The Seattle SuperSonics’ Ray Allen, left, tries to dribble past the Los Angeles Lakers’ Kobe Bryant during a game on Nov. 24, 2005, in Los Angeles. (AP Photo/ Francis Specker)

The Seattle SuperSonics’ Ray Allen, left, tries to dribble past the Los Angeles Lakers’ Kobe Bryant during a game on Nov. 24, 2005, in Los Angeles. (AP Photo/ Francis Specker)

POLL RESULTS: Readers want the SuperSonics back

Over half of the responders believe it is very important to bring the NBA back to Seattle.

Bringing the Seattle SuperSonics back to town should be a high priority. At least that’s what the majority of readers believe.

The 2020-21 NBA season tipped off last week, and during his start-of-season press conference NBA commissioner Adam Silver alluded to the possibility of the league expanding. The belief is that Seattle, which had an NBA franchise from 1967-2008, would be at the top of the list.

Therefore, this week’s Seattle Sidelines poll asked readers how important they thought it was for the NBA to bring the SuperSonics back.

Add up the results between the poll posted on The Herald’s website and the one posted on Twitter and it seems there’s strong support for bringing professional basketball back to the region. More than half the voters — 54% — said it was very important to bring the Sonics back. That was substantially more than the 33% who said it was not important or the 13% who said it was somewhat important.

Based on these results, it appears there’s strong support for restoring an NBA team to Seattle. This makes a lot of sense. The Sonics were not some perpetual cellar-dwelling organization. Seattle was a consistent postseason qualifier, missing the playoffs just seven times between 1975 and 2002. The Sonics won five division championships (not shabby, considering Seattle was always in a division with the Los Angeles Lakers), three conference titles, and lifted the Walter A. Brown Trophy as NBA champions in 1979, the first Seattle major professional franchise to win a title. And the team had tremendous community support — if you were around in 1979 you may remember people singing Queen’s “We Are the Champions” in the street after the Sonics’ Game 5 victory over the Washington Bullets.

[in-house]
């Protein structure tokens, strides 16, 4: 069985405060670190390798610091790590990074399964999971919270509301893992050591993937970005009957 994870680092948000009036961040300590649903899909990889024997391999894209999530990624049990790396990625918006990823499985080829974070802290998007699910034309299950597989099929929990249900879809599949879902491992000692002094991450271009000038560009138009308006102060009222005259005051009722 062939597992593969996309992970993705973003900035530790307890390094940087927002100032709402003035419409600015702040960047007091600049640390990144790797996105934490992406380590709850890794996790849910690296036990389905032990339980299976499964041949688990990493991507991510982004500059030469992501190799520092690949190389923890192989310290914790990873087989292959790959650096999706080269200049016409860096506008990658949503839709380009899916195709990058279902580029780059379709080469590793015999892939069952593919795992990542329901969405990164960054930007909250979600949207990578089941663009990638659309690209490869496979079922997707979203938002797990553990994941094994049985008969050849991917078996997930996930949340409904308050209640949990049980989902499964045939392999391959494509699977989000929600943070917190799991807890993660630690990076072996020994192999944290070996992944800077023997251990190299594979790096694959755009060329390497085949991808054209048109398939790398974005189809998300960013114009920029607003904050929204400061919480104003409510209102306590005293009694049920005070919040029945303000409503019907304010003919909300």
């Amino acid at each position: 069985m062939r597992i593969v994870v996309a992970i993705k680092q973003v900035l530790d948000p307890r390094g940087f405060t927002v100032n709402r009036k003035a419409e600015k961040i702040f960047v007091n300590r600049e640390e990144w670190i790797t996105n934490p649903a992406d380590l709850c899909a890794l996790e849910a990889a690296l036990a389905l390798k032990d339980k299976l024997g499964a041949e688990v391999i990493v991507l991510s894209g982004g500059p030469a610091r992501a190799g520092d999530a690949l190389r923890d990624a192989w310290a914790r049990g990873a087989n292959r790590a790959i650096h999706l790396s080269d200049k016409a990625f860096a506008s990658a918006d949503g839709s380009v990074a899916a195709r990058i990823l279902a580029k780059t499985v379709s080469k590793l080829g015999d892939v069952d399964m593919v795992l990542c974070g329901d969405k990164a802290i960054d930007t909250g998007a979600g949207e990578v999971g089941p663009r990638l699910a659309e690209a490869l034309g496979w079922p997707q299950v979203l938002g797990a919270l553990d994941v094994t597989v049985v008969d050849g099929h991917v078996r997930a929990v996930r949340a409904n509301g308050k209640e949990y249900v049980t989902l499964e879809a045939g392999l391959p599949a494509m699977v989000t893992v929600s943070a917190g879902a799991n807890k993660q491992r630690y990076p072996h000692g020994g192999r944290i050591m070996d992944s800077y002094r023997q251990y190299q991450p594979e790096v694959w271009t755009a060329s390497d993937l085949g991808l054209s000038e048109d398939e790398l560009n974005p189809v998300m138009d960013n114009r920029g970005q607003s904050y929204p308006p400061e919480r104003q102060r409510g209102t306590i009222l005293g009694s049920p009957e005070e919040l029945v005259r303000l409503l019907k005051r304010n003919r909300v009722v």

However, one also has to take into account the discrepancy in the voting between the two polls. On Twitter, the vote was overwhelmingly in favor of the Sonics, as 77% of the responders labeled it very important to bring back the team, while just 10% said it was not important. However, on the website the results were significantly different, with 48% saying it was very important and 39% saying it wasn’t.

Why the 29-point swing? My guess is that it’s because there’s a different voting demographic between the two platforms. On Twitter, everyone who follows me is a sports fan, and it makes sense that sports fans would be in favor of bringing the Sonics back. However, the Seattle Sidelines polls are now being posted on the homepage of the website, which is viewed by both those who love sports and those who are less enthusiastic. Those results may be a better representation of the public at large, at least in Snohomish County.

But either way, more voters are strongly for bringing back the Sonics than strongly against. With the NBA at least exploring the possibility of expansion, and with Climate Pledge Arena set to open in time for the 2021-22 NHL season, those who want the Sonics back may be that much closer to getting their wish.

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